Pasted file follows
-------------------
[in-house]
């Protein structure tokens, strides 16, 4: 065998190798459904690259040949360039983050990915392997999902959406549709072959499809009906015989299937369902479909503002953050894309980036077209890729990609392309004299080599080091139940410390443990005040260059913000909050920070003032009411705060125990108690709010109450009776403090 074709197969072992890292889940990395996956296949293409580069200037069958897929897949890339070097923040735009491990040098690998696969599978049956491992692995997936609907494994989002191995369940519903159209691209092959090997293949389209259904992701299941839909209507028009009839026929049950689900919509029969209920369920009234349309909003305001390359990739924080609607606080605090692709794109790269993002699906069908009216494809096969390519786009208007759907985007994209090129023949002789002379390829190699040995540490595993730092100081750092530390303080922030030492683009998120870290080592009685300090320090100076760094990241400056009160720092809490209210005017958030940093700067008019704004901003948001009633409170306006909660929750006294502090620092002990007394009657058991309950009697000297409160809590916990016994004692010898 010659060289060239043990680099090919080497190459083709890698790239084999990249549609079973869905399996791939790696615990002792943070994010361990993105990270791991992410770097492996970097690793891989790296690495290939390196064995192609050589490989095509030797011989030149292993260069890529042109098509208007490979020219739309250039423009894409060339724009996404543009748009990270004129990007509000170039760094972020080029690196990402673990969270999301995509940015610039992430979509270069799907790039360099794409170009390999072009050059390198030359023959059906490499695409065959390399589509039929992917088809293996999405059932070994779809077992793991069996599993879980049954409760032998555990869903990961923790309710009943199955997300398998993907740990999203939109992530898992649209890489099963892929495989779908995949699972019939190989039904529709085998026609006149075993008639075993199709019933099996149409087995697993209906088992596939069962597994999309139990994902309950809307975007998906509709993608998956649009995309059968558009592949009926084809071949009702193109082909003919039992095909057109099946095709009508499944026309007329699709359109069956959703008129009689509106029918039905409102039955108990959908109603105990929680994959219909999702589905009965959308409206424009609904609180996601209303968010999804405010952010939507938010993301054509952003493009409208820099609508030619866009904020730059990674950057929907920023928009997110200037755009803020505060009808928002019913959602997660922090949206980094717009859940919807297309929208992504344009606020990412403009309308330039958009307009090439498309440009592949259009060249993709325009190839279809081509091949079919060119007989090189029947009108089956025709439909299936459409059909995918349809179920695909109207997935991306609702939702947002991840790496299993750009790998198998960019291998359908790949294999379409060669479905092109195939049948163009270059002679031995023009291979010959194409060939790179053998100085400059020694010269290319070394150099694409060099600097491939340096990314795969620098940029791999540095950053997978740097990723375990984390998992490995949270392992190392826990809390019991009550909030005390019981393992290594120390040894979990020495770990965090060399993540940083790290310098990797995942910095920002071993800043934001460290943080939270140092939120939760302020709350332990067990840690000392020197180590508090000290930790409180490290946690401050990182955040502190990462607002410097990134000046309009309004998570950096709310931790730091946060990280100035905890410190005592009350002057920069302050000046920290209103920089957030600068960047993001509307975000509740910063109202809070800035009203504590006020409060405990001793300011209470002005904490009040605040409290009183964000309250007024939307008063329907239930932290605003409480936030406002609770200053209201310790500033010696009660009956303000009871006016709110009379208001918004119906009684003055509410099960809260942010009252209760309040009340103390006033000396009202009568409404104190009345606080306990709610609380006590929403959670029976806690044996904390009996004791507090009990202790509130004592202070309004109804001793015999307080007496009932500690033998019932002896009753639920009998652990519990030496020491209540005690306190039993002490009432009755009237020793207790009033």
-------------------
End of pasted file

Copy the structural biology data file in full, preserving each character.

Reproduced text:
[in-house]
């Protein structure tokens, strides 16, 4: 065998190798459904690259040949360039983050990915392997999902959406549709072959499809009906015989299937369902479909503002953050894309980036077209890729990609392309004299080599080091139940410390443990005040260059913000909050920070003032009411705060125990108690709010109450009776403090 074709197969072992890292889940990395996956296949293409580069200037069958897929897949890339070097923040735009491990040098690998696969599978049956491992692995997936609907494994989002191995369940519903159209691209092959090997293949389209259904992701299941839909209507028009009839026929049950689900919509029969209920369920009234349309909003305001390359990739924080609607606080605090692709794109790269993002699906069908009216494809096969390519786009208007759907985007994209090129023949002789002379390829190699040995540490595993730092100081750092530390303080922030030492683009998120870290080592009685300090320090100076760094990241400056009160720092809490209210005017958030940093700067008019704004901003948001009633409170306006909660929750006294502090620092002990007394009657058991309950009697000297409160809590916990016994004692010898 010659060289060239043990680099090919080497190459083709890698790239084999990249549609079973869905399996791939790696615990002792943070994010361990993105990270791991992410770097492996970097690793891989790296690495290939390196064995192609050589490989095509030797011989030149292993260069890529042109098509208007490979020219739309250039423009894409060339724009996404543009748009990270004129990007509000170039760094972020080029690196990402673990969270999301995509940015610039992430979509270069799907790039360099794409170009390999072009050059390198030359023959059906490499695409065959390399589509039929992917088809293996999405059932070994779809077992793991069996599993879980049954409760032998555990869903990961923790309710009943199955997300398998993907740990999203939109992530898992649209890489099963892929495989779908995949699972019939190989039904529709085998026609006149075993008639075993199709019933099996149409087995697993209906088992596939069962597994999309139990994902309950809307975007998906509709993608998956649009995309059968558009592949009926084809071949009702193109082909003919039992095909057109099946095709009508499944026309007329699709359109069956959703008129009689509106029918039905409102039955108990959908109603105990929680994959219909999702589905009965959308409206424009609904609180996601209303968010999804405010952010939507938010993301054509952003493009409208820099609508030619866009904020730059990674950057929907920023928009997110200037755009803020505060009808928002019913959602997660922090949206980094717009859940919807297309929208992504344009606020990412403009309308330039958009307009090439498309440009592949259009060249993709325009190839279809081509091949079919060119007989090189029947009108089956025709439909299936459409059909995918349809179920695909109207997935991306609702939702947002991840790496299993750009790998198998960019291998359908790949294999379409060669479905092109195939049948163009270059002679031995023009291979010959194409060939790179053998100085400059020694010269290319070394150099694409060099600097491939340096990314795969620098940029791999540095950053997978740097990723375990984390998992490995949270392992190392826990809390019991009550909030005390019981393992290594120390040894979990020495770990965090060399993540940083790290310098990797995942910095920002071993800043934001460290943080939270140092939120939760302020709350332990067990840690000392020197180590508090000290930790409180490290946690401050990182955040502190990462607002410097990134000046309009309004998570950096709310931790730091946060990280100035905890410190005592009350002057920069302050000046920290209103920089957030600068960047993001509307975000509740910063109202809070800035009203504590006020409060405990001793300011209470002005904490009040605040409290009183964000309250007024939307008063329907239930932290605003409480936030406002609770200053209201310790500033010696009660009956303000009871006016709110009379208001918004119906009684003055509410099960809260942010009252209760309040009340103390006033000396009202009568409404104190009345606080306990709610609380006590929403959670029976806690044996904390009996004791507090009990202790509130004592202070309004109804001793015999307080007496009932500690033998019932002896009753639920009998652990519990030496020491209540005690306190039993002490009432009755009237020793207790009033």